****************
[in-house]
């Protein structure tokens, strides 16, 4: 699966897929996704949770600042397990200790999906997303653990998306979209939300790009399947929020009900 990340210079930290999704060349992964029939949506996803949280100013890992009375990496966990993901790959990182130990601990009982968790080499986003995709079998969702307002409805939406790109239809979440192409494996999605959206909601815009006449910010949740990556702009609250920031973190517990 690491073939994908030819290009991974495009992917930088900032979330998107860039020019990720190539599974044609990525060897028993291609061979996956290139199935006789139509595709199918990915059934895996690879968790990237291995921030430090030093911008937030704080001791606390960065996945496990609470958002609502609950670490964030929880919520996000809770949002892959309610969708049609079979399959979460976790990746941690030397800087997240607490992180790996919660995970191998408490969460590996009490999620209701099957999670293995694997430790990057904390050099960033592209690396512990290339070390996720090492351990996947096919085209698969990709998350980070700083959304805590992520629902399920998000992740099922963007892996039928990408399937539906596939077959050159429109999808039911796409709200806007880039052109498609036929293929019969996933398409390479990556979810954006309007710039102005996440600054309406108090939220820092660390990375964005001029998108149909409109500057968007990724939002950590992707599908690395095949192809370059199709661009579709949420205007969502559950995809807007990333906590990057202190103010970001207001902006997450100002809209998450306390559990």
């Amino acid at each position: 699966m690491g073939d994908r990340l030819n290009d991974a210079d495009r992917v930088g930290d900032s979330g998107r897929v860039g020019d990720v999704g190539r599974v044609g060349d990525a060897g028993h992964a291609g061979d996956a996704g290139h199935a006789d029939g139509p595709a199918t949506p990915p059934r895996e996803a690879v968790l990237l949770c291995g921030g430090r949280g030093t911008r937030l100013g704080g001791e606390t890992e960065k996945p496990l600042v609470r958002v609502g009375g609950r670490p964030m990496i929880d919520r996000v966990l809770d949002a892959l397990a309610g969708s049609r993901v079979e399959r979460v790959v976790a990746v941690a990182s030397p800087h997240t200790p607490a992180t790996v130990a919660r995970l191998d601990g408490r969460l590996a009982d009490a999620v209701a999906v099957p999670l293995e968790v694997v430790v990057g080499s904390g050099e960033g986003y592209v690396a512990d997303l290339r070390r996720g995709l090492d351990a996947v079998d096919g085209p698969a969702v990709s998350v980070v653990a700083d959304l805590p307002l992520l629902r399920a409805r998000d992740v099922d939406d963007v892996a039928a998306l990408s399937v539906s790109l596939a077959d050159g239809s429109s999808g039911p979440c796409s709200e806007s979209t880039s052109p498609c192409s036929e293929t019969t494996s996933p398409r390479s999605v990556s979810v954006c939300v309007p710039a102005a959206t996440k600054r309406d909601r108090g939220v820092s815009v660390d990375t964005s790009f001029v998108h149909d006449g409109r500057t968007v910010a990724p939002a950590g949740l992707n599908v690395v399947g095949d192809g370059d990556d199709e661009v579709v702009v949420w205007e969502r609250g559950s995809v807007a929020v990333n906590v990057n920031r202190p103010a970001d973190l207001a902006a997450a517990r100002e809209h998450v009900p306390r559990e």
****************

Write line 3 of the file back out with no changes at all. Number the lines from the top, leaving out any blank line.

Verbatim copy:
């Amino acid at each position: 699966m690491g073939d994908r990340l030819n290009d991974a210079d495009r992917v930088g930290d900032s979330g998107r897929v860039g020019d990720v999704g190539r599974v044609g060349d990525a060897g028993h992964a291609g061979d996956a996704g290139h199935a006789d029939g139509p595709a199918t949506p990915p059934r895996e996803a690879v968790l990237l949770c291995g921030g430090r949280g030093t911008r937030l100013g704080g001791e606390t890992e960065k996945p496990l600042v609470r958002v609502g009375g609950r670490p964030m990496i929880d919520r996000v966990l809770d949002a892959l397990a309610g969708s049609r993901v079979e399959r979460v790959v976790a990746v941690a990182s030397p800087h997240t200790p607490a992180t790996v130990a919660r995970l191998d601990g408490r969460l590996a009982d009490a999620v209701a999906v099957p999670l293995e968790v694997v430790v990057g080499s904390g050099e960033g986003y592209v690396a512990d997303l290339r070390r996720g995709l090492d351990a996947v079998d096919g085209p698969a969702v990709s998350v980070v653990a700083d959304l805590p307002l992520l629902r399920a409805r998000d992740v099922d939406d963007v892996a039928a998306l990408s399937v539906s790109l596939a077959d050159g239809s429109s999808g039911p979440c796409s709200e806007s979209t880039s052109p498609c192409s036929e293929t019969t494996s996933p398409r390479s999605v990556s979810v954006c939300v309007p710039a102005a959206t996440k600054r309406d909601r108090g939220v820092s815009v660390d990375t964005s790009f001029v998108h149909d006449g409109r500057t968007v910010a990724p939002a950590g949740l992707n599908v690395v399947g095949d192809g370059d990556d199709e661009v579709v702009v949420w205007e969502r609250g559950s995809v807007a929020v990333n906590v990057n920031r202190p103010a970001d973190l207001a902006a997450a517990r100002e809209h998450v009900p306390r559990e």